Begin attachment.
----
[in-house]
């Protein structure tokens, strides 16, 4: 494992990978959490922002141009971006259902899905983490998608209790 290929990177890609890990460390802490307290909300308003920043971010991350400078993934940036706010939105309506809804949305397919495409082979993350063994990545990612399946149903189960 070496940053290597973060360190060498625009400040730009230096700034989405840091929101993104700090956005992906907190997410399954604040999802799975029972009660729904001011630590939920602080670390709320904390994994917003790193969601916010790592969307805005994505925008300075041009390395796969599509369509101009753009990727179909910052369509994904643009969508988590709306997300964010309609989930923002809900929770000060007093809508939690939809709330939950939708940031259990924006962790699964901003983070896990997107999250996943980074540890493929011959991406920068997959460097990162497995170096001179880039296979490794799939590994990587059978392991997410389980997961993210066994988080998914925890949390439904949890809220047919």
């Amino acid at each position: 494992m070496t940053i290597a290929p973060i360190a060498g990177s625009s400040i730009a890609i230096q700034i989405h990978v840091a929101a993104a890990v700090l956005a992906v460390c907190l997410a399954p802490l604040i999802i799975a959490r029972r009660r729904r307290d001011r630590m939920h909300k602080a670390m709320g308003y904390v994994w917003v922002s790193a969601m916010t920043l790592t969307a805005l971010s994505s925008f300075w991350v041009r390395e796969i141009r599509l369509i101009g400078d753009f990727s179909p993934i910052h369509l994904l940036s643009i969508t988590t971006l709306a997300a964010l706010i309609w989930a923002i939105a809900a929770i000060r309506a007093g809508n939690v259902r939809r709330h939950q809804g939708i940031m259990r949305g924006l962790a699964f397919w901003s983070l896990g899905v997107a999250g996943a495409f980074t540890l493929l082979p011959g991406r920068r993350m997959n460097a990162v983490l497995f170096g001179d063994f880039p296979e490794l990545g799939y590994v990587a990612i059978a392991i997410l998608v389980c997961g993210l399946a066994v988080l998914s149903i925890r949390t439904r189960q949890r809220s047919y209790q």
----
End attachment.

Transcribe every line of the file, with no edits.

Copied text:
[in-house]
């Protein structure tokens, strides 16, 4: 494992990978959490922002141009971006259902899905983490998608209790 290929990177890609890990460390802490307290909300308003920043971010991350400078993934940036706010939105309506809804949305397919495409082979993350063994990545990612399946149903189960 070496940053290597973060360190060498625009400040730009230096700034989405840091929101993104700090956005992906907190997410399954604040999802799975029972009660729904001011630590939920602080670390709320904390994994917003790193969601916010790592969307805005994505925008300075041009390395796969599509369509101009753009990727179909910052369509994904643009969508988590709306997300964010309609989930923002809900929770000060007093809508939690939809709330939950939708940031259990924006962790699964901003983070896990997107999250996943980074540890493929011959991406920068997959460097990162497995170096001179880039296979490794799939590994990587059978392991997410389980997961993210066994988080998914925890949390439904949890809220047919």
């Amino acid at each position: 494992m070496t940053i290597a290929p973060i360190a060498g990177s625009s400040i730009a890609i230096q700034i989405h990978v840091a929101a993104a890990v700090l956005a992906v460390c907190l997410a399954p802490l604040i999802i799975a959490r029972r009660r729904r307290d001011r630590m939920h909300k602080a670390m709320g308003y904390v994994w917003v922002s790193a969601m916010t920043l790592t969307a805005l971010s994505s925008f300075w991350v041009r390395e796969i141009r599509l369509i101009g400078d753009f990727s179909p993934i910052h369509l994904l940036s643009i969508t988590t971006l709306a997300a964010l706010i309609w989930a923002i939105a809900a929770i000060r309506a007093g809508n939690v259902r939809r709330h939950q809804g939708i940031m259990r949305g924006l962790a699964f397919w901003s983070l896990g899905v997107a999250g996943a495409f980074t540890l493929l082979p011959g991406r920068r993350m997959n460097a990162v983490l497995f170096g001179d063994f880039p296979e490794l990545g799939y590994v990587a990612i059978a392991i997410l998608v389980c997961g993210l399946a066994v988080l998914s149903i925890r949390t439904r189960q949890r809220s047919y209790q």